By Dave Hrbacek | Catholic News Service
ST. PAUL, Minn. (CNS) — Because of her devotion to St. Joseph, Anne Spinharney wanted her wedding to be on the saint’s feast day, March 19.
But when she and her now-husband, Jordan Spinharney, were planning their 2020 wedding, they noticed March 19 fell on a Thursday.
“I was like, ‘No way, I’m definitely not getting married on a Thursday,'” she said. “Then, throw in a pandemic, and before you know it, you get married on a Thursday on the solemnity of St. Joseph in the middle of Lent.”
Such is life during the COVID-19 pandemic.
The Spinharneys originally chose April 18 for their wedding Mass at Holy Family Parish in suburban St. Louis Park. But, like some other couples in the Archdiocese of St. Paul and Minneapolis, they changed plans because of restrictions on large gatherings imposed by both the state and Archbishop Bernard A. Hebda.
Anticipating the eventual suspension of public Masses in the archdiocese, they made a hurried decision March 13 to reschedule their wedding to March 19.
In addition to the restriction on gatherings, they were concerned about Jordan’s father, Robert Spinharney, who has advanced cancer and wondered how well he would be in mid-April.
“It was really hard to let go of all our plans and hopes,” Anne, 30, told The Catholic Spirit, the archdiocesan newspaper. “We had a very large wedding planned. We had over 300 guests invited. And, we wanted it to be really big and happy and Catholic.
“Jordan’s brother, who’s a priest, was supposed to be our celebrant. And, it was just a lot to give up, and there was a lot of sadness. … But, in the midst of that, one thing that we just kept returning to is we think the Lord’s hand was in this.”
Likewise, John and Catherine Braun saw God’s intervention in their decision to move their wedding from April 25 to March 21 at St. Francis Xavier Parish in Buffalo, New York, the parish where the groom grew up.
They scrambled to put together a scaled back wedding that included just 10 people inside the church: both sets of parents, a maid of honor and best man and Father Kyle Kowalczyk. It made for an intimate gathering that gave the event a special flavor.
“It was really quite great, honestly,” said John, 25. “It took some of the distractions out, on a practical level. We could really just pay attention to each other because we didn’t have 500 eyes on us.”
The hardest part for Catherine, 27, was not having her brothers and sisters attending. Instead, they and others waited in the parking lot and listened to a livestream of the ceremony, then cheered and waved when she and John emerged outside.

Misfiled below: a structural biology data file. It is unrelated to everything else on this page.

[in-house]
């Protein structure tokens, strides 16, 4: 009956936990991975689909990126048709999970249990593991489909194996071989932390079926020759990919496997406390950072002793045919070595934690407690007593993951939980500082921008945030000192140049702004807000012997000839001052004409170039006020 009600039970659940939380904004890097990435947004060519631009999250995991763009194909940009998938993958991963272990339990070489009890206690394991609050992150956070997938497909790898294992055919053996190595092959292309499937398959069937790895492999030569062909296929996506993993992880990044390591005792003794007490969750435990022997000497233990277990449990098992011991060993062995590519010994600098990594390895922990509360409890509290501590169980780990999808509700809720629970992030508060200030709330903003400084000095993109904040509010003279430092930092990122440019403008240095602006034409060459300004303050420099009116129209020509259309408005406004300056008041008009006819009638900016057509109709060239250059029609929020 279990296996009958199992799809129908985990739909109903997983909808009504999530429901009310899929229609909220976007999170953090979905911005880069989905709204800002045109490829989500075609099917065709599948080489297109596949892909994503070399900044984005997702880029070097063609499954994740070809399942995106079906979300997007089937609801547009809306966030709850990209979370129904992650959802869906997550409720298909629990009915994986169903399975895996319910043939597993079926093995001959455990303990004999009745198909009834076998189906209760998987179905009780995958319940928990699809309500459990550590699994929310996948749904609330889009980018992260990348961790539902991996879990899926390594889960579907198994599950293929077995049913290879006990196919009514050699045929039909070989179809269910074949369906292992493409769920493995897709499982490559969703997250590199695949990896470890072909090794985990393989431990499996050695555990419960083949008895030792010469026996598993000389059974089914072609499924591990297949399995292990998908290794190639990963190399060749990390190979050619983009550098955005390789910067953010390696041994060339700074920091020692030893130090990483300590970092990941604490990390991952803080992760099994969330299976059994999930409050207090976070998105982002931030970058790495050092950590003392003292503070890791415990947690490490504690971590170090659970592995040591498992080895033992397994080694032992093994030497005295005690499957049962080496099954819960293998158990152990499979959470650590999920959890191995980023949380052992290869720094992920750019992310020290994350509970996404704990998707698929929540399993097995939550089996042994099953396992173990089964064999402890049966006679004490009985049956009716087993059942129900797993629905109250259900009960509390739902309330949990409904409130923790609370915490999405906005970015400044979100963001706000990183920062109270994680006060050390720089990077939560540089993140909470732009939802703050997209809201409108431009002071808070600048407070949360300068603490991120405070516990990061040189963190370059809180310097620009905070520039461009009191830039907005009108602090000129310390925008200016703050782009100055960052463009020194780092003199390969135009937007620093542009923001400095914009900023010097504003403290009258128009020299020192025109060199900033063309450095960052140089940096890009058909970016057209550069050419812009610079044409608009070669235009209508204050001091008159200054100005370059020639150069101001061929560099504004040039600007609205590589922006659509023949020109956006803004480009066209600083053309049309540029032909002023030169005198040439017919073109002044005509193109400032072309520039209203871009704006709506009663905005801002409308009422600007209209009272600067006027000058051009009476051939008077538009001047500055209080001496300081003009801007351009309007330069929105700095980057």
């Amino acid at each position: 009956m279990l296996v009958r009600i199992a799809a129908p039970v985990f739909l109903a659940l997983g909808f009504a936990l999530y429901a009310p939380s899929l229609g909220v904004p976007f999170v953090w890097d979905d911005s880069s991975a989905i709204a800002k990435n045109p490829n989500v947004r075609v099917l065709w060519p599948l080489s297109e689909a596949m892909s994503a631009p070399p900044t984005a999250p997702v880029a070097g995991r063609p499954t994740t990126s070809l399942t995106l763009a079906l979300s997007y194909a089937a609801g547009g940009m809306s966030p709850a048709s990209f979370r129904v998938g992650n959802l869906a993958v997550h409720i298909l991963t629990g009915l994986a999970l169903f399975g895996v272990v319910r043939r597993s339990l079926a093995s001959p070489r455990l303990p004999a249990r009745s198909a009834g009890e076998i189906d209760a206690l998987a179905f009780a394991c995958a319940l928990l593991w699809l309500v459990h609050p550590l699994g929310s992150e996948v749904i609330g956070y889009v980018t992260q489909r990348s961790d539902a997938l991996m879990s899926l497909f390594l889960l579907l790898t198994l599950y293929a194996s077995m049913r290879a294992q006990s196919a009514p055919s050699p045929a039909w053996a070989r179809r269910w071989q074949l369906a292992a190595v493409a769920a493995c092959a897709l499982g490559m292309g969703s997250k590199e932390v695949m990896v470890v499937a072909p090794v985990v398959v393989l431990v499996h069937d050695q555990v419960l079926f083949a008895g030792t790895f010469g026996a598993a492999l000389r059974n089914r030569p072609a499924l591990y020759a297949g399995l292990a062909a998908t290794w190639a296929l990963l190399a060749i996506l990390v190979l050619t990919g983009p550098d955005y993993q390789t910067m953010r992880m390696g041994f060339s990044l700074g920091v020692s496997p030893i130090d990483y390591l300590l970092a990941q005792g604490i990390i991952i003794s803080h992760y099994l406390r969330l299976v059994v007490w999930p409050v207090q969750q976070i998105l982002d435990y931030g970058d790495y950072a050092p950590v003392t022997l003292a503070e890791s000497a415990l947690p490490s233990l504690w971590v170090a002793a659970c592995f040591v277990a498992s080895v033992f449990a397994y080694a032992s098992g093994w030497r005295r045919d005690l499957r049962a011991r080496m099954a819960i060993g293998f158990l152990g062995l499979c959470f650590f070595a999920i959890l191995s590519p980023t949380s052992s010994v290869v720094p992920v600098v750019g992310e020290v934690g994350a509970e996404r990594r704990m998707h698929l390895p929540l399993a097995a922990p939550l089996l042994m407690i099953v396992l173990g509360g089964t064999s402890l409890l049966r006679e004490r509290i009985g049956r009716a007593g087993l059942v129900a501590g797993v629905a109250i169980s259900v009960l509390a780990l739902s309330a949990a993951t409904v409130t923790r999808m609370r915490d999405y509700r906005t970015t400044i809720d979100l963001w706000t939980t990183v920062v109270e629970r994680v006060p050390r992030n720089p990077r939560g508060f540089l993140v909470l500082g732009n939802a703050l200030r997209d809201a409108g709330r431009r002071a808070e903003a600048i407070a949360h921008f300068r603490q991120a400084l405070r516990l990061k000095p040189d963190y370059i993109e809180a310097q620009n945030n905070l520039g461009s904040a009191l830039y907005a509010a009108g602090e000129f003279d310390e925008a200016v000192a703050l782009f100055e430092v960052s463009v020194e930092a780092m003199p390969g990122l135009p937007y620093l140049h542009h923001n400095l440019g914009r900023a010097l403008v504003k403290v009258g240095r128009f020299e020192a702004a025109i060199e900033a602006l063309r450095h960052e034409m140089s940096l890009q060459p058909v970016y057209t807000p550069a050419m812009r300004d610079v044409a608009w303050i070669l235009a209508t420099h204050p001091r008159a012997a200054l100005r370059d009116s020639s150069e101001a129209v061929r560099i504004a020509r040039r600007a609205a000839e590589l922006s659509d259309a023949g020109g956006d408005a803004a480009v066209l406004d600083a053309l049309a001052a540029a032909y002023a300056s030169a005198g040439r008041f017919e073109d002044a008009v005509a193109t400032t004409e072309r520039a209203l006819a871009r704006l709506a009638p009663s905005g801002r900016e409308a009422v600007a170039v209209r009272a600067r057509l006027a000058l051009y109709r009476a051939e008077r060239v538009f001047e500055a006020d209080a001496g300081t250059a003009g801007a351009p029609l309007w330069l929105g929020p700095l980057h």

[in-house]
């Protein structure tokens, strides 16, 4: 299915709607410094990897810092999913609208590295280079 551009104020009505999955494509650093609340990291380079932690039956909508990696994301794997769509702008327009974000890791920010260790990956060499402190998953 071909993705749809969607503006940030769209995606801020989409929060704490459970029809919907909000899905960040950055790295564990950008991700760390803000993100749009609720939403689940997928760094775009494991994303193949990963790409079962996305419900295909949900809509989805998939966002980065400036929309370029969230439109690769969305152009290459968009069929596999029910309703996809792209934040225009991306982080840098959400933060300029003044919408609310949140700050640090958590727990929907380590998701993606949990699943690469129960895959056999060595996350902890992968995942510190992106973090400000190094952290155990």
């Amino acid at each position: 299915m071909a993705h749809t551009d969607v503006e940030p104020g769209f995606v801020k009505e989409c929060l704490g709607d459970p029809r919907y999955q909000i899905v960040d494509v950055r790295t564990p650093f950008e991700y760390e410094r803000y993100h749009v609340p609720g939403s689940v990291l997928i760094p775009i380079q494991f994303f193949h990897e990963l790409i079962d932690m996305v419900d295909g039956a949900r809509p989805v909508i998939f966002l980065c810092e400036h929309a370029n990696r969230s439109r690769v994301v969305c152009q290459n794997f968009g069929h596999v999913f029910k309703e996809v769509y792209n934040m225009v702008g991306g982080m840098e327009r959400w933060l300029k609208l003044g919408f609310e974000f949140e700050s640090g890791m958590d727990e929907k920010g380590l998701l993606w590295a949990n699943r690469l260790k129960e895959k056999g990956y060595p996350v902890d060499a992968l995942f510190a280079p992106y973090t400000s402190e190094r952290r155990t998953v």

“It was just overwhelming that so many people would drive out to see us just for a moment, because really all we could do was wave at them and pass by them and thank them for being there,” Catherine said. “People drove between an hour and an hour-and-a-half to just say hi to us for five minutes. So, the outpouring of love that so many people came out to be with us and to celebrate was just breathtaking for me.”
For Jordan Spinharney, one of the most beautiful parts of the day came during a treasured moment with his ill father before the ceremony. He had feared Robert might not make it through the original wedding date.
“Having him there for me was a necessity,” said Jordan, 32. “I wanted my dad there, I needed my dad there. Before the Mass, I just had a moment with him. Really, it was just the two of us sitting in the church, when everyone (else) seemed to have disappeared. … I asked for his blessing and knelt in front of him, and he gave me his blessing. We wept together in each other’s arms and it just was a great moment of connection.”
Perhaps one of the smallest weddings during these times was between Tony and Annie Eicher, who chose March 17, St. Patrick’s Day, for their ceremony at the University of St. Thomas in St. Paul. The two alumni exchanged vows in the chapel with just a priest, Conventual Franciscan Father Steven McMichael, and Annie’s parents present as witnesses, plus a few other people who helped with the ceremony. The couple decided just a day before to move up their wedding from their original date of March 21.
“It was a very special day. I don’t think we have any regrets (about) how it went down,” said Tony, 31. “It was just as special as we could ever have imagined it.”
In the end, the three couples had a keener focus on the sacramental nature of marriage, something that was on their minds long before they tied the knot.
“One thing that John was saying to me in the days leading up to our wedding was, ‘What do we need? This is a vocation between you and God and I, and that’s all we really need,'” Catherine said.
“It’s not about having a big party and having all these other people — even though we love them — be there. But, it’s about the vocation, and that’s what we’ve been preparing for the last seven months anyway.”